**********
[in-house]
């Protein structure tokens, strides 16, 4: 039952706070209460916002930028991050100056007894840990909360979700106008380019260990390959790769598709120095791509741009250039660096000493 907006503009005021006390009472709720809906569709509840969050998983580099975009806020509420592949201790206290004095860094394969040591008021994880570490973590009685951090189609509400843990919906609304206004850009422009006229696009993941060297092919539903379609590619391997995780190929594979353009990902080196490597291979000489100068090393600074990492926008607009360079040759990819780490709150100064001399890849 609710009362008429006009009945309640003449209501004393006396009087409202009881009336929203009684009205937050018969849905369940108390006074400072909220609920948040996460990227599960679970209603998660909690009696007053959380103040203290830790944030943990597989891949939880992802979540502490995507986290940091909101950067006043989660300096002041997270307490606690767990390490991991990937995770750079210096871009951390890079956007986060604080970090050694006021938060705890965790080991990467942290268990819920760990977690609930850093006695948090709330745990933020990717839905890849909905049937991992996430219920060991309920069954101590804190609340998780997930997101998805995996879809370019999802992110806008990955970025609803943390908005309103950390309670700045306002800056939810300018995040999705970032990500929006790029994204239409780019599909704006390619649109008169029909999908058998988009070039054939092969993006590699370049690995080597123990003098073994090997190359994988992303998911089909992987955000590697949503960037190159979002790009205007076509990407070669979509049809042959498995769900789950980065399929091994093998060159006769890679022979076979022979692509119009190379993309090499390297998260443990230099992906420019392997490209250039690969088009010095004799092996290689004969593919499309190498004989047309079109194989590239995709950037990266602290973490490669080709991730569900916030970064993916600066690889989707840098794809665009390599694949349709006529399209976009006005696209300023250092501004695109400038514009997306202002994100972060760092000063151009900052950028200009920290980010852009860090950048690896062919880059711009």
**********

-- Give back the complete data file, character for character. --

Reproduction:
[in-house]
């Protein structure tokens, strides 16, 4: 039952706070209460916002930028991050100056007894840990909360979700106008380019260990390959790769598709120095791509741009250039660096000493 907006503009005021006390009472709720809906569709509840969050998983580099975009806020509420592949201790206290004095860094394969040591008021994880570490973590009685951090189609509400843990919906609304206004850009422009006229696009993941060297092919539903379609590619391997995780190929594979353009990902080196490597291979000489100068090393600074990492926008607009360079040759990819780490709150100064001399890849 609710009362008429006009009945309640003449209501004393006396009087409202009881009336929203009684009205937050018969849905369940108390006074400072909220609920948040996460990227599960679970209603998660909690009696007053959380103040203290830790944030943990597989891949939880992802979540502490995507986290940091909101950067006043989660300096002041997270307490606690767990390490991991990937995770750079210096871009951390890079956007986060604080970090050694006021938060705890965790080991990467942290268990819920760990977690609930850093006695948090709330745990933020990717839905890849909905049937991992996430219920060991309920069954101590804190609340998780997930997101998805995996879809370019999802992110806008990955970025609803943390908005309103950390309670700045306002800056939810300018995040999705970032990500929006790029994204239409780019599909704006390619649109008169029909999908058998988009070039054939092969993006590699370049690995080597123990003098073994090997190359994988992303998911089909992987955000590697949503960037190159979002790009205007076509990407070669979509049809042959498995769900789950980065399929091994093998060159006769890679022979076979022979692509119009190379993309090499390297998260443990230099992906420019392997490209250039690969088009010095004799092996290689004969593919499309190498004989047309079109194989590239995709950037990266602290973490490669080709991730569900916030970064993916600066690889989707840098794809665009390599694949349709006529399209976009006005696209300023250092501004695109400038514009997306202002994100972060760092000063151009900052950028200009920290980010852009860090950048690896062919880059711009």